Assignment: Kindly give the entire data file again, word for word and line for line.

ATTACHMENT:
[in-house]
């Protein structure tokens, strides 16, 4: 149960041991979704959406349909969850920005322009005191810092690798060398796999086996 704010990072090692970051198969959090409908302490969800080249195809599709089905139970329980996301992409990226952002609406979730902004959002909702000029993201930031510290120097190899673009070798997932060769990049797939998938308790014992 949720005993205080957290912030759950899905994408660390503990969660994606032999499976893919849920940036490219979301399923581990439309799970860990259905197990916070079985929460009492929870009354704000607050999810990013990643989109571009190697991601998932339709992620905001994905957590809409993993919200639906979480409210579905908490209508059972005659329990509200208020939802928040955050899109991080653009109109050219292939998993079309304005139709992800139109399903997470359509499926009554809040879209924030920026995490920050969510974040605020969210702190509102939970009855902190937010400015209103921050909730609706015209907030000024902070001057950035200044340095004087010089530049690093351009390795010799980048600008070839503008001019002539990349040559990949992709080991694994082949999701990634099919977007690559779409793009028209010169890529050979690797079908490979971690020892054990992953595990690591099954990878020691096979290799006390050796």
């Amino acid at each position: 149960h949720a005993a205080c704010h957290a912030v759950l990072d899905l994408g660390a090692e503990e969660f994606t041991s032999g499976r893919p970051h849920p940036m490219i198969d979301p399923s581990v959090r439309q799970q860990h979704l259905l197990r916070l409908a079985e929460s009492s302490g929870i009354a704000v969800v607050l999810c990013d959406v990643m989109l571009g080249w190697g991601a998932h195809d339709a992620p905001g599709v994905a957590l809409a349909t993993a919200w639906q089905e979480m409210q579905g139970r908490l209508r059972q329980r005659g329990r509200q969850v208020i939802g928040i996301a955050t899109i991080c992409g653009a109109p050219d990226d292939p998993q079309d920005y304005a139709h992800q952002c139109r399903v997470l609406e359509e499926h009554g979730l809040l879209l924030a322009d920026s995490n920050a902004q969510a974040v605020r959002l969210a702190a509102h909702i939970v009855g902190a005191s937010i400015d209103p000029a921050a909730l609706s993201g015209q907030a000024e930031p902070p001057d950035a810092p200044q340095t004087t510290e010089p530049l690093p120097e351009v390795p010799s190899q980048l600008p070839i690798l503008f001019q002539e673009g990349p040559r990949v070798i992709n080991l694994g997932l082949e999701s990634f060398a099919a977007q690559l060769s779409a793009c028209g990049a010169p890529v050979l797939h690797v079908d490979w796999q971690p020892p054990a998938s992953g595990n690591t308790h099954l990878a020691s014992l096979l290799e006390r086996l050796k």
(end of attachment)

[in-house]
């Protein structure tokens, strides 16, 4: 149960041991979704959406349909969850920005322009005191810092690798060398796999086996 704010990072090692970051198969959090409908302490969800080249195809599709089905139970329980996301992409990226952002609406979730902004959002909702000029993201930031510290120097190899673009070798997932060769990049797939998938308790014992 949720005993205080957290912030759950899905994408660390503990969660994606032999499976893919849920940036490219979301399923581990439309799970860990259905197990916070079985929460009492929870009354704000607050999810990013990643989109571009190697991601998932339709992620905001994905957590809409993993919200639906979480409210579905908490209508059972005659329990509200208020939802928040955050899109991080653009109109050219292939998993079309304005139709992800139109399903997470359509499926009554809040879209924030920026995490920050969510974040605020969210702190509102939970009855902190937010400015209103921050909730609706015209907030000024902070001057950035200044340095004087010089530049690093351009390795010799980048600008070839503008001019002539990349040559990949992709080991694994082949999701990634099919977007690559779409793009028209010169890529050979690797079908490979971690020892054990992953595990690591099954990878020691096979290799006390050796």
């Amino acid at each position: 149960h949720a005993a205080c704010h957290a912030v759950l990072d899905l994408g660390a090692e503990e969660f994606t041991s032999g499976r893919p970051h849920p940036m490219i198969d979301p399923s581990v959090r439309q799970q860990h979704l259905l197990r916070l409908a079985e929460s009492s302490g929870i009354a704000v969800v607050l999810c990013d959406v990643m989109l571009g080249w190697g991601a998932h195809d339709a992620p905001g599709v994905a957590l809409a349909t993993a919200w639906q089905e979480m409210q579905g139970r908490l209508r059972q329980r005659g329990r509200q969850v208020i939802g928040i996301a955050t899109i991080c992409g653009a109109p050219d990226d292939p998993q079309d920005y304005a139709h992800q952002c139109r399903v997470l609406e359509e499926h009554g979730l809040l879209l924030a322009d920026s995490n920050a902004q969510a974040v605020r959002l969210a702190a509102h909702i939970v009855g902190a005191s937010i400015d209103p000029a921050a909730l609706s993201g015209q907030a000024e930031p902070p001057d950035a810092p200044q340095t004087t510290e010089p530049l690093p120097e351009v390795p010799s190899q980048l600008p070839i690798l503008f001019q002539e673009g990349p040559r990949v070798i992709n080991l694994g997932l082949e999701s990634f060398a099919a977007q690559l060769s779409a793009c028209g990049a010169p890529v050979l797939h690797v079908d490979w796999q971690p020892p054990a998938s992953g595990n690591t308790h099954l990878a020691s014992l096979l290799e006390r086996l050796k």